Yes, I said Python.
First, special hat tip to Mario Sundar for finding this lead. Mario is not a coin collector, but he reads my blog often enough to know that I have a special interest in coins. This one is a beauty, since it combines creative visualization with a unique engineering tale.
Here is the coin design:
Here is a brief description, from the Dutch Mint website, on the coin design:
A new 5 euro commemorative coin pays tribute to the history of Dutch architecture. Both our historical architecture as well as our innovative conceptual architecture and modern design are popular across the globe.
The Architecture five-euro coin was designed by artist Stani Michiels (b. 1973). The design on the obverse of the coin pays tribute to the history of Dutch architecture, with the portrait of Queen Beatrix being distinctively constructed using the names of important architects from Dutch history. The artist used the internet as a popularity-meter to determine the names’ order of appearance.
The reverse of the Architecture five-euro coin draws attention to the striking fact that many Dutch architects have also included publishing books on architecture in their professional activities. To illustrate this phenomenon, recent books on architecture rise up from the sides of the coin like buildings. Through their careful placement they combine to outline the Netherlands, while birds’ silhouettes suggest the capitals of all the provinces.
This blog post, however, from the designer, is where the real beauty lies. It’s too long to reproduce here, but it goes into significant depth about the design inspiration, concepts, and visualization at work. If you have a background in design, you will appreciate it.
Here is the summary from the post, and I think you’ll see why this contest winner gets substantial geek cred, as he goes into detail about the technology used in the coin design:
The whole design was done for 100% with free software. The biggest part consists of custom software in Python, of course within the SPE editor. For the visual power I used PIL and pyCairo. From time to time also Gimp, Inkscape and Phatch helped quite a bit. All the developing and processing was done on GNU/Linux machines which were running Ubuntu/Debian. In the end I had to collaborate closely on location together with the technicians of the Royal Dutch Mint (coin factory). So all the last bits were done on my Asus Eee PC. (I am still wondering why Asus doesn’t offer Ubuntu on its netbooks.) The Eee laptop took a bit longer (30 seconds instead of 3 seconds to generate a whole coin), but did the job just fine. For looking up the number of hits on the internet, I rediscovered Yahoo, which provides a much better api for automatic querying than its competitors. Of course the jury judged only the design and not the software used as others used Maya, Illustrator, …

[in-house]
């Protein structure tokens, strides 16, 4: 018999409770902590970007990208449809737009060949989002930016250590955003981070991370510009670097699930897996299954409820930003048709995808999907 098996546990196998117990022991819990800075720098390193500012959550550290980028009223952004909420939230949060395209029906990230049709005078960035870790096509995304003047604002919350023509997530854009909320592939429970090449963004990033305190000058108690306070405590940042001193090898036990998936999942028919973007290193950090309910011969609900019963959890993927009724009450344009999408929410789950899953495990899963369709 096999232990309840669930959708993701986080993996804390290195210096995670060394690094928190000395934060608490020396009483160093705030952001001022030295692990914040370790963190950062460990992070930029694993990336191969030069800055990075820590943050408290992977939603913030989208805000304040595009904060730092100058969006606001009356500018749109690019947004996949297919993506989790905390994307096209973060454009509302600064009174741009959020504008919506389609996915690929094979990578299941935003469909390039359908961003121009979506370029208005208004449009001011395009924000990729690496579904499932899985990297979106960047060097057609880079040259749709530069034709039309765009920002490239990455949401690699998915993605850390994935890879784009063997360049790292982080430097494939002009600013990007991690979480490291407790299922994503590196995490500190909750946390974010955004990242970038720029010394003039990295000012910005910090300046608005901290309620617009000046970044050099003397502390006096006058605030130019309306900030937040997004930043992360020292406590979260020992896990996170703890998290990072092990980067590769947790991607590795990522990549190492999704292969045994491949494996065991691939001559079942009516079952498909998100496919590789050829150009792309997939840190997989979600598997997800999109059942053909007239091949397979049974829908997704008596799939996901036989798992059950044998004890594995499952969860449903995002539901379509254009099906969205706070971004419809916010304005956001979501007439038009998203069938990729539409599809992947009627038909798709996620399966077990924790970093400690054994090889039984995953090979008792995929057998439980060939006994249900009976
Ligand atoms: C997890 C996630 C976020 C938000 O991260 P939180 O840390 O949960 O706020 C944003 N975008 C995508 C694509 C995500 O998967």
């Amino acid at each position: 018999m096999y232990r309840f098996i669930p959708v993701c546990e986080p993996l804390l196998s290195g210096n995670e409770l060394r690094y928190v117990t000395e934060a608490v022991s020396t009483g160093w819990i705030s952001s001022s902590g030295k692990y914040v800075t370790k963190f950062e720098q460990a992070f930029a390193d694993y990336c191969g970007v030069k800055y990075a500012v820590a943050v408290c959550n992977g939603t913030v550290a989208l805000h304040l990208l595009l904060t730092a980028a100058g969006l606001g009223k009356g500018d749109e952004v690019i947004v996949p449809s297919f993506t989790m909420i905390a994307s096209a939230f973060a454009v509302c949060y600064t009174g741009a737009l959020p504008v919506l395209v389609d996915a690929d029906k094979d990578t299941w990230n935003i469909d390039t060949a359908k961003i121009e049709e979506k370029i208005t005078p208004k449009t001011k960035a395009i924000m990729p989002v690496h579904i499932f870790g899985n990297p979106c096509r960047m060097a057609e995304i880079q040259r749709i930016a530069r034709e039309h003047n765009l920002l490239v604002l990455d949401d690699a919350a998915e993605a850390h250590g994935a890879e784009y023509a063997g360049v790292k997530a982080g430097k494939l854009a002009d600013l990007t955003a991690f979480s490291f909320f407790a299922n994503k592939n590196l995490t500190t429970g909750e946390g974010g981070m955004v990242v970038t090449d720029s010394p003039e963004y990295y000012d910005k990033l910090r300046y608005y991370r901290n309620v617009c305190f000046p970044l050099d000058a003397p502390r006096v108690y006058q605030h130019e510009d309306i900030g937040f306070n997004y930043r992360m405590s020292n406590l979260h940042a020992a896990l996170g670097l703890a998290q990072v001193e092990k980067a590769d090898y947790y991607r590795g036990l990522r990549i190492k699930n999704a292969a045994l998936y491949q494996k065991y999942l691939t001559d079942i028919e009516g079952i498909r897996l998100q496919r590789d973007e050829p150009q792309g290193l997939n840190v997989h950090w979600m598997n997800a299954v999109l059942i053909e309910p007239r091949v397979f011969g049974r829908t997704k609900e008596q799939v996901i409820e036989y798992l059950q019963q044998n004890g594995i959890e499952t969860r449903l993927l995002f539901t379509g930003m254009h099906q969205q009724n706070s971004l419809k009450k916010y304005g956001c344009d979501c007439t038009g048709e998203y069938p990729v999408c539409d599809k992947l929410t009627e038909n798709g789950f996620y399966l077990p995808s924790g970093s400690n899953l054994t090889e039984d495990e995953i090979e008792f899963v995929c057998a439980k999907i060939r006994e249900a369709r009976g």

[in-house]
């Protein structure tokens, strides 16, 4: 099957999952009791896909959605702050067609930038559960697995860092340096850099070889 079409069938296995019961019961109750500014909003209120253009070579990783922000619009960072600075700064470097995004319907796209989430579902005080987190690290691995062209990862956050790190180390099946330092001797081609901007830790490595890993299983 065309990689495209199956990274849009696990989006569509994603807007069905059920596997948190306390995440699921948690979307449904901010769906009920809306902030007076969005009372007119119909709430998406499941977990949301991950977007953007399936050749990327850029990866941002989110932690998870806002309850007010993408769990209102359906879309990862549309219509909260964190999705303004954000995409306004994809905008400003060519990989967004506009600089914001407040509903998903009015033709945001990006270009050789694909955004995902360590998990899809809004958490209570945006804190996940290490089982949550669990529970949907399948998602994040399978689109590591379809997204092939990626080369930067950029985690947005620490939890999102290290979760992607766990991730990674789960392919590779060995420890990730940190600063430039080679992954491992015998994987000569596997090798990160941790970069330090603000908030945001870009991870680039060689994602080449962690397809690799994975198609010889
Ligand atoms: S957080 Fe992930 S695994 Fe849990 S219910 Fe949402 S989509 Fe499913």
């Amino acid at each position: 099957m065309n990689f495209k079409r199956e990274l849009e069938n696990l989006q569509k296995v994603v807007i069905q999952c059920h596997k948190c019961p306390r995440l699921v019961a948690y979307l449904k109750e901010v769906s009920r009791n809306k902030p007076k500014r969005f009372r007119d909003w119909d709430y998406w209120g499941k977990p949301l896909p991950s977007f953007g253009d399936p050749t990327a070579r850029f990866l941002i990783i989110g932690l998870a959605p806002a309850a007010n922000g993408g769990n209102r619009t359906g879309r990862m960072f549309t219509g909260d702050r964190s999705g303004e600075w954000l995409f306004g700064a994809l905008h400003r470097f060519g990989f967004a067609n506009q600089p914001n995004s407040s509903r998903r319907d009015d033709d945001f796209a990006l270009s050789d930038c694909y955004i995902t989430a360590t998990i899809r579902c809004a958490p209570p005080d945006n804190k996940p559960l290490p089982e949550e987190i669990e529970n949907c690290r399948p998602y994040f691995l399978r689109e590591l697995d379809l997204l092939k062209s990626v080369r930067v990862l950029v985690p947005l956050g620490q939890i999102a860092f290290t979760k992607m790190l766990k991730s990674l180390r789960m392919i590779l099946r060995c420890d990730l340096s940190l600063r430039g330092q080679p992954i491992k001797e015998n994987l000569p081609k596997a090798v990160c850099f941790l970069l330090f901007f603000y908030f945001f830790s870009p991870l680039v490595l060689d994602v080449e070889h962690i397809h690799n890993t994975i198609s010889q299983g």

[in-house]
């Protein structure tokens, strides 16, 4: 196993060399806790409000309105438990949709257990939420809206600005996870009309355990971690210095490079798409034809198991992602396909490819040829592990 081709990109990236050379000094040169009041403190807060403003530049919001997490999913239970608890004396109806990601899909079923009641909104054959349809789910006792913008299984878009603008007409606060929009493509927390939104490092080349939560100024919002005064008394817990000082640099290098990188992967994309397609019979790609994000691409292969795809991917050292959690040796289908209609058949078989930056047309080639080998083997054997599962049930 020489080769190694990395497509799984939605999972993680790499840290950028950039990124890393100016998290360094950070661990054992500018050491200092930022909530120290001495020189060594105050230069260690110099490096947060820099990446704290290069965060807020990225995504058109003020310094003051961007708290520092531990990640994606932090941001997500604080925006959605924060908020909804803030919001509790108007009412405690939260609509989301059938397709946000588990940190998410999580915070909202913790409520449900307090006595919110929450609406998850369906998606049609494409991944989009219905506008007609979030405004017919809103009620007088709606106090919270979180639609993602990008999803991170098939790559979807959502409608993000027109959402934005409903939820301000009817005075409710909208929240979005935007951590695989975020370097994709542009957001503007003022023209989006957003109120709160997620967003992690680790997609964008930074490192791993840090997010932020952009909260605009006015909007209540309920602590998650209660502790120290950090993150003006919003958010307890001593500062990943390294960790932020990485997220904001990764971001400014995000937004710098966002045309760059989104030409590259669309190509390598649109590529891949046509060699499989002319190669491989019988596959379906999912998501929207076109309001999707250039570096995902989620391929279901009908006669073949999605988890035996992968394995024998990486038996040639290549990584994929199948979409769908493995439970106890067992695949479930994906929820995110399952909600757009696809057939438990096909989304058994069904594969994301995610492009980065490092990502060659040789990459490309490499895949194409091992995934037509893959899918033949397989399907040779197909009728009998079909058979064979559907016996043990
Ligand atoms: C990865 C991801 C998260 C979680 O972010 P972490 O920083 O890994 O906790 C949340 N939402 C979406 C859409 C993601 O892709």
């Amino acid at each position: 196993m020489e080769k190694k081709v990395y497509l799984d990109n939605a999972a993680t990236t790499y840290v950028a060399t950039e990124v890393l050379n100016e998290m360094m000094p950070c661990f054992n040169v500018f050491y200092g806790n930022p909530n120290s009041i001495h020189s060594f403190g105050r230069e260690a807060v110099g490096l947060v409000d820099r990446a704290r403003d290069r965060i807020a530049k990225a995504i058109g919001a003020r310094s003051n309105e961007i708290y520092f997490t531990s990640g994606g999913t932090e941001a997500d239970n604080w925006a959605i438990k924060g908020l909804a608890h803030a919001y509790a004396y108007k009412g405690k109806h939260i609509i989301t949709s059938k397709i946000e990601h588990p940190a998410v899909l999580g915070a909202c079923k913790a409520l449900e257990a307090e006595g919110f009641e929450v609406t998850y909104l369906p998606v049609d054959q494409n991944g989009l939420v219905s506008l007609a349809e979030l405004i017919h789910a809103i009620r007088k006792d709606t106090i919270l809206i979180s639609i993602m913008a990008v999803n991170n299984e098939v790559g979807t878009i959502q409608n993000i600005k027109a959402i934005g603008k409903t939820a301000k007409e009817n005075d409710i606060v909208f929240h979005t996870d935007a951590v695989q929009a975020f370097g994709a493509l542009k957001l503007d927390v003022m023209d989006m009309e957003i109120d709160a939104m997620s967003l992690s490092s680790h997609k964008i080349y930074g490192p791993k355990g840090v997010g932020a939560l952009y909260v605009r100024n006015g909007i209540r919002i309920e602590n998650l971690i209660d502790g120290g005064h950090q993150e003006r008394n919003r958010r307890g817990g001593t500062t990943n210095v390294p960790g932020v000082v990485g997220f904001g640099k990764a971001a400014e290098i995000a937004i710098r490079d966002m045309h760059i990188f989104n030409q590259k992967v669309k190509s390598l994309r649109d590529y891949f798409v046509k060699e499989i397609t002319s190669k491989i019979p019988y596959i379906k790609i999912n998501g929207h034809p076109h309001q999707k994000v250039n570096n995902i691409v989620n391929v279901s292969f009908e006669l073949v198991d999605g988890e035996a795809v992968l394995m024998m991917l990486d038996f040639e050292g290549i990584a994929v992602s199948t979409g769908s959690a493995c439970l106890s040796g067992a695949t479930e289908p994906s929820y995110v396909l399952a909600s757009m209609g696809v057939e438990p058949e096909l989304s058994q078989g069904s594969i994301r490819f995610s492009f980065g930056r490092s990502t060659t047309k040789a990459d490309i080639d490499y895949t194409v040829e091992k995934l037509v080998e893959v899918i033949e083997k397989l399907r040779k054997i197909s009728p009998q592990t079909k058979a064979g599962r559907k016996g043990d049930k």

And the winner is…
I am proud to announce that I won the competition! So soon 350.000 Dutch people will use the fruits of free software. I would have loved to release the coin under the GPL, which could maybe solve the financial crisis. However for obvious reasons I was not allowed to do that. There will be also special editions for collectors which can be bought world wide: a massive silver edition for € 30,95 and a massive gold edition for € 194,95. They will be probably sold out quickly as these are real collectors items. The coin is released in all Dutch post offices to the public the same day as the Intrepid Ibex: 30th October 2008.
You can purchase the coin here at the Royal Dutch Mint. They seem to still have the gold version available, but no sign of the silver version. Maybe it sold out? If you find it, please comment here with a link.